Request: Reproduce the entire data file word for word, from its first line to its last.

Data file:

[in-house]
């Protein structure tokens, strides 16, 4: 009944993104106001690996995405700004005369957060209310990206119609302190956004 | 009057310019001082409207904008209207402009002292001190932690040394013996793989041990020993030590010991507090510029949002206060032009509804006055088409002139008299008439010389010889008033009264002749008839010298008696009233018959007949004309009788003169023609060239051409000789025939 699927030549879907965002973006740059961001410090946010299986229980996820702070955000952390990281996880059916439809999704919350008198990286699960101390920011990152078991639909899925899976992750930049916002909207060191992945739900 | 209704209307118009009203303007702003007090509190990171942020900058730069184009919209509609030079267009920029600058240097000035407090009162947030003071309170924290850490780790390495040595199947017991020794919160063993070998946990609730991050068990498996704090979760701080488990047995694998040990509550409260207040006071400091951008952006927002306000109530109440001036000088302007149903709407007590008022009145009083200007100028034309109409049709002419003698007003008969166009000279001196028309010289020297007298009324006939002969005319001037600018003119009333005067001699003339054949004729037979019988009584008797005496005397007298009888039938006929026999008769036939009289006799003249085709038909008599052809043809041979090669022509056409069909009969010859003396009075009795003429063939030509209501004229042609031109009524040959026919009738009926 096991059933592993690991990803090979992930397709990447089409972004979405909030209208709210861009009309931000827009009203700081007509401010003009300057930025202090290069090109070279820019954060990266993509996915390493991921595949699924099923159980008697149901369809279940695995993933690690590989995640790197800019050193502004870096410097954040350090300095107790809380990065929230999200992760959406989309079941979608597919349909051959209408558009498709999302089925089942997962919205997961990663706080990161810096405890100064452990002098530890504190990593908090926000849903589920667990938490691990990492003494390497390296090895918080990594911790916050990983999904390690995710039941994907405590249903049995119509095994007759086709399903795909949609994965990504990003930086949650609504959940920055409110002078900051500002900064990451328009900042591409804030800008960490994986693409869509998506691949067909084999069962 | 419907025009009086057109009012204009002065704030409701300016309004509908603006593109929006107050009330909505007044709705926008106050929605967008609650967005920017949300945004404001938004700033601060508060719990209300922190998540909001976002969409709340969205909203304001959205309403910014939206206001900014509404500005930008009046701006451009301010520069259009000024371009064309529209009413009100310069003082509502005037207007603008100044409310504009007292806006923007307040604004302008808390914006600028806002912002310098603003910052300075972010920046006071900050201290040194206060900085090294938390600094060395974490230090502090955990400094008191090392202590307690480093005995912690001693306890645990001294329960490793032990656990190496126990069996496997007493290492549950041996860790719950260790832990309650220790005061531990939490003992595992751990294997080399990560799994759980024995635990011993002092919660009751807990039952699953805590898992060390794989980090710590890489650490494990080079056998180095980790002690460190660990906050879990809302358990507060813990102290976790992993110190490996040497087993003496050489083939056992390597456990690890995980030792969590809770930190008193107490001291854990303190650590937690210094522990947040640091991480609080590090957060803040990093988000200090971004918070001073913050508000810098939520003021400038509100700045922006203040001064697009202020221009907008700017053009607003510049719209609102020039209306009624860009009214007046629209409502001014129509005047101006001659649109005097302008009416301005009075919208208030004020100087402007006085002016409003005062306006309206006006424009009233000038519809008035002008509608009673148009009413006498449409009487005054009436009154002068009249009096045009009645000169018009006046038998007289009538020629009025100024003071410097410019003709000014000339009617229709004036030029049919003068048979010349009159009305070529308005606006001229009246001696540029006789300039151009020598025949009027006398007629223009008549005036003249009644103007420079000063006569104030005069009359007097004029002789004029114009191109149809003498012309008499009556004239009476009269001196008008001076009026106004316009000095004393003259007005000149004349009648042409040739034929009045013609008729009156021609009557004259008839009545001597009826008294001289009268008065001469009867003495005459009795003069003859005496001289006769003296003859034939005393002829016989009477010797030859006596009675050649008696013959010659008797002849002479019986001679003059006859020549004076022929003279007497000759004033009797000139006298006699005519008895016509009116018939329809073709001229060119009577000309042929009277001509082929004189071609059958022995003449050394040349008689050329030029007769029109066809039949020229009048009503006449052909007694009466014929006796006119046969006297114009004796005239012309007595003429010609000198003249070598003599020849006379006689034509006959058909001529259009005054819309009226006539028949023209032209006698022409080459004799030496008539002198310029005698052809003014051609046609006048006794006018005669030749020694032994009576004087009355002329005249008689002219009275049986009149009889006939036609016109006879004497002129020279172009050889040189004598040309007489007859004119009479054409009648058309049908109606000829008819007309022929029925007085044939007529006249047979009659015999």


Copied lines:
[in-house]
């Protein structure tokens, strides 16, 4: 009944993104106001690996995405700004005369957060209310990206119609302190956004 | 009057310019001082409207904008209207402009002292001190932690040394013996793989041990020993030590010991507090510029949002206060032009509804006055088409002139008299008439010389010889008033009264002749008839010298008696009233018959007949004309009788003169023609060239051409000789025939 699927030549879907965002973006740059961001410090946010299986229980996820702070955000952390990281996880059916439809999704919350008198990286699960101390920011990152078991639909899925899976992750930049916002909207060191992945739900 | 209704209307118009009203303007702003007090509190990171942020900058730069184009919209509609030079267009920029600058240097000035407090009162947030003071309170924290850490780790390495040595199947017991020794919160063993070998946990609730991050068990498996704090979760701080488990047995694998040990509550409260207040006071400091951008952006927002306000109530109440001036000088302007149903709407007590008022009145009083200007100028034309109409049709002419003698007003008969166009000279001196028309010289020297007298009324006939002969005319001037600018003119009333005067001699003339054949004729037979019988009584008797005496005397007298009888039938006929026999008769036939009289006799003249085709038909008599052809043809041979090669022509056409069909009969010859003396009075009795003429063939030509209501004229042609031109009524040959026919009738009926 096991059933592993690991990803090979992930397709990447089409972004979405909030209208709210861009009309931000827009009203700081007509401010003009300057930025202090290069090109070279820019954060990266993509996915390493991921595949699924099923159980008697149901369809279940695995993933690690590989995640790197800019050193502004870096410097954040350090300095107790809380990065929230999200992760959406989309079941979608597919349909051959209408558009498709999302089925089942997962919205997961990663706080990161810096405890100064452990002098530890504190990593908090926000849903589920667990938490691990990492003494390497390296090895918080990594911790916050990983999904390690995710039941994907405590249903049995119509095994007759086709399903795909949609994965990504990003930086949650609504959940920055409110002078900051500002900064990451328009900042591409804030800008960490994986693409869509998506691949067909084999069962 | 419907025009009086057109009012204009002065704030409701300016309004509908603006593109929006107050009330909505007044709705926008106050929605967008609650967005920017949300945004404001938004700033601060508060719990209300922190998540909001976002969409709340969205909203304001959205309403910014939206206001900014509404500005930008009046701006451009301010520069259009000024371009064309529209009413009100310069003082509502005037207007603008100044409310504009007292806006923007307040604004302008808390914006600028806002912002310098603003910052300075972010920046006071900050201290040194206060900085090294938390600094060395974490230090502090955990400094008191090392202590307690480093005995912690001693306890645990001294329960490793032990656990190496126990069996496997007493290492549950041996860790719950260790832990309650220790005061531990939490003992595992751990294997080399990560799994759980024995635990011993002092919660009751807990039952699953805590898992060390794989980090710590890489650490494990080079056998180095980790002690460190660990906050879990809302358990507060813990102290976790992993110190490996040497087993003496050489083939056992390597456990690890995980030792969590809770930190008193107490001291854990303190650590937690210094522990947040640091991480609080590090957060803040990093988000200090971004918070001073913050508000810098939520003021400038509100700045922006203040001064697009202020221009907008700017053009607003510049719209609102020039209306009624860009009214007046629209409502001014129509005047101006001659649109005097302008009416301005009075919208208030004020100087402007006085002016409003005062306006309206006006424009009233000038519809008035002008509608009673148009009413006498449409009487005054009436009154002068009249009096045009009645000169018009006046038998007289009538020629009025100024003071410097410019003709000014000339009617229709004036030029049919003068048979010349009159009305070529308005606006001229009246001696540029006789300039151009020598025949009027006398007629223009008549005036003249009644103007420079000063006569104030005069009359007097004029002789004029114009191109149809003498012309008499009556004239009476009269001196008008001076009026106004316009000095004393003259007005000149004349009648042409040739034929009045013609008729009156021609009557004259008839009545001597009826008294001289009268008065001469009867003495005459009795003069003859005496001289006769003296003859034939005393002829016989009477010797030859006596009675050649008696013959010659008797002849002479019986001679003059006859020549004076022929003279007497000759004033009797000139006298006699005519008895016509009116018939329809073709001229060119009577000309042929009277001509082929004189071609059958022995003449050394040349008689050329030029007769029109066809039949020229009048009503006449052909007694009466014929006796006119046969006297114009004796005239012309007595003429010609000198003249070598003599020849006379006689034509006959058909001529259009005054819309009226006539028949023209032209006698022409080459004799030496008539002198310029005698052809003014051609046609006048006794006018005669030749020694032994009576004087009355002329005249008689002219009275049986009149009889006939036609016109006879004497002129020279172009050889040189004598040309007489007859004119009479054409009648058309049908109606000829008819007309022929029925007085044939007529006249047979009659015999």